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    A Detriment
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    baltincur posted:
    A friend at a nursing home expressed he wanted to commit suicide.

    As a concerned outsider I felt I should report this to his nurse. His private sitter who just happened to be there got angry and said I could not do that. I later found out much later that these sitters also have the health care directive. But nobody bothered to tell me about this.

    I went and reported what my friend said to his psychologist. Now this same person has suspended me for at least a month because she is saying I am detrimental to his healthcare. Detrimental to what? For reporting what he said? Do any of you understand any of this? I try to be helpful and yet I get dinged for it.
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    GAP1954 responded:
    I recommend you see if there is a counselor who is experienced in this area. Do not get sucked in to assisting him - it usually turns out very bad for the helper. If your friend is in very bad condition, see if he has an advanced health care directive and make sure the don-not-resuscitate instructions are clear. Then suggest he talk frankly with his physician about discontinuing any life required medications except for pain management.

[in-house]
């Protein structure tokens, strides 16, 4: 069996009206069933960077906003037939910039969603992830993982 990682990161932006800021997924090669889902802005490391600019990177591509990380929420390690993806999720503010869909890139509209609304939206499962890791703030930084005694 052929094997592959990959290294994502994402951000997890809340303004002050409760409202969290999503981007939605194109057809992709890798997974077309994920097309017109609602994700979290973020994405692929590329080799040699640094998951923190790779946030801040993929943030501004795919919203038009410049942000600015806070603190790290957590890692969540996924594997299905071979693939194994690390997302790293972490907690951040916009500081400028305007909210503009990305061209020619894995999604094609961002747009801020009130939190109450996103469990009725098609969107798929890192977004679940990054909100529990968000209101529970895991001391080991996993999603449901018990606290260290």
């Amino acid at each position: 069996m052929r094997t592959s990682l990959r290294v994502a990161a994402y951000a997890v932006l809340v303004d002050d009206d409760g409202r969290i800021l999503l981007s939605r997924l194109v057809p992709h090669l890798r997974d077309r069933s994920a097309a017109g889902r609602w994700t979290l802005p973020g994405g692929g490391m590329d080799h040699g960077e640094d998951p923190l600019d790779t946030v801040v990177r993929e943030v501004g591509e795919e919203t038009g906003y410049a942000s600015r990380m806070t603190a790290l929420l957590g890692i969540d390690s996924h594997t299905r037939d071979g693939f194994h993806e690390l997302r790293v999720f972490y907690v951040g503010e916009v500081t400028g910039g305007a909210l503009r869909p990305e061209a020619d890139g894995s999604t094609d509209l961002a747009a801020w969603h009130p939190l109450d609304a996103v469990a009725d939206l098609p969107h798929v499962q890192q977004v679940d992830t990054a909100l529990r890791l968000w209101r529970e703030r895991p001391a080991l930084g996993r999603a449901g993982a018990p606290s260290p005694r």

If indeed suicide is his choice and he has determined a method to carry it out, you are not obligated to report it to anyone.

    But, life in a nursing home can be liveable - and you might try to move him to a place better suited for him.

    Good luck - Gary - The Caregiver Foundation of America
     
    avatar
    baltincur replied to GAP1954's response:
    thanks for the response.

    Just to elaborate...Maybe this friend did do me a disservice by saying what he said to me which I then thought would be a good idea to report to his psychologist.

    What it all got me when I reported this to the psychologist is that she sends a letter to the guy who holds the health care directive and she tells him that by reporting what my friend said to me that she has determined that I am a detriment to his recovery. She also goes to say by asking him questions such common greeting questions as "how are you doing today?" that I was trying to find out about his emotional health. How could a layperson from the outside know anything about this? This provider has chosen to take a common greeing question and turn it into something inappropriate without the outsider even being cognizant about it and now gets "dinged" for it? This is nuts.

    Question: Why is this psychologist thinking this way? Now she has told me not to visit him for at east 30 days. Is this legal? She is not a MD.


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